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How to read your exposure?

Updated: Oct 28


Light meter” seems like unfamiliar for most of the teens film photographers as smartphone camera is most of their first gear.

Regardless of how you shoot, and whichever shooting mode you prefer to use, there is one item that remain constant-the light meter. Understanding what your camera’s light meter does and how it works is critical to advancing your skills and helping you get the shots you really want. For your film to look good, you need to make sure that it’s not too bright (overexposed) or too dark (underexposed). You can adjust your exposure by changing.


  • ISO (how sensitive of the film to light)

  • Aperture (the amount of light the lens let through)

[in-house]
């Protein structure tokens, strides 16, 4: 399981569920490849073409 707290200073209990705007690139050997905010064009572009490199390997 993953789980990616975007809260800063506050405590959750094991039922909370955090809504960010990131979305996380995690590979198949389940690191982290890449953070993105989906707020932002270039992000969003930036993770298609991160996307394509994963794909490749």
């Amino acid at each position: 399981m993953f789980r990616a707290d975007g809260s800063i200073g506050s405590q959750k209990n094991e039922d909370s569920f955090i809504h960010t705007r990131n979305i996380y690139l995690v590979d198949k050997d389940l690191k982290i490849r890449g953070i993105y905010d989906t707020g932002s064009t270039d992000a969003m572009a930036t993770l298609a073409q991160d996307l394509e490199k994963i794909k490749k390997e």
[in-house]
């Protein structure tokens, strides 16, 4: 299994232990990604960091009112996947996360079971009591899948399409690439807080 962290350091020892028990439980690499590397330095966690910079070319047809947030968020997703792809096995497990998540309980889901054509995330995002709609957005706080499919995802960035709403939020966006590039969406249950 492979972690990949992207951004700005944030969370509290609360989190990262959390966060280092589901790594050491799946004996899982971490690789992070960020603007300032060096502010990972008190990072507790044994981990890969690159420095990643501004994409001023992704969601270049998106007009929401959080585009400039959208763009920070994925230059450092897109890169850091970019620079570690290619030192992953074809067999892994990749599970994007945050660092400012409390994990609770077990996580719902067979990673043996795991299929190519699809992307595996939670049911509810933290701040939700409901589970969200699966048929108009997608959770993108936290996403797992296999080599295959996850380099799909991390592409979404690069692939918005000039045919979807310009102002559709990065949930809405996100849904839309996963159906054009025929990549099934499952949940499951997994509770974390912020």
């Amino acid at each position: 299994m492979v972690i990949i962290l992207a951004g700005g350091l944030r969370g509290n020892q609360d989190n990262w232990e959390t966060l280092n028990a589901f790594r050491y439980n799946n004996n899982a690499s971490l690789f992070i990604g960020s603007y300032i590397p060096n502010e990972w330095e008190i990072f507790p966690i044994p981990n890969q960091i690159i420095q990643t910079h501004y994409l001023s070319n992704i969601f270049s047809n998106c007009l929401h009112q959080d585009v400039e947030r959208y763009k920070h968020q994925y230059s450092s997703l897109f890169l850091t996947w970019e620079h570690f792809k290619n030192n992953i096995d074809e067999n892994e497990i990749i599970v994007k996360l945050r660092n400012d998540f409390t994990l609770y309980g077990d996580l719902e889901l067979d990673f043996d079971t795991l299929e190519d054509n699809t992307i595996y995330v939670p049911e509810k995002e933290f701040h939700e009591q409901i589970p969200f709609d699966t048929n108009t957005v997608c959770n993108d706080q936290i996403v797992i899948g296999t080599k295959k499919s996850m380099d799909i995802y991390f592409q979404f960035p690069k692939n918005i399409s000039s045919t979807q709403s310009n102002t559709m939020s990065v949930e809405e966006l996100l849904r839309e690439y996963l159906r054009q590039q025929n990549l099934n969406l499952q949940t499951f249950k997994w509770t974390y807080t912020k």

• Shutter Speed (the amount of time the light gets through)

Technically speaking, the correct film exposure does not exist as different photographers will have a different idea of what’s properly exposed and what is not.

We have used Kodak Colorplus 200 to to create an Exposure Reference Sheet in order to show you all the different exposure outcome. See the example photo and negative below for the overexposed and underexposed outcome.


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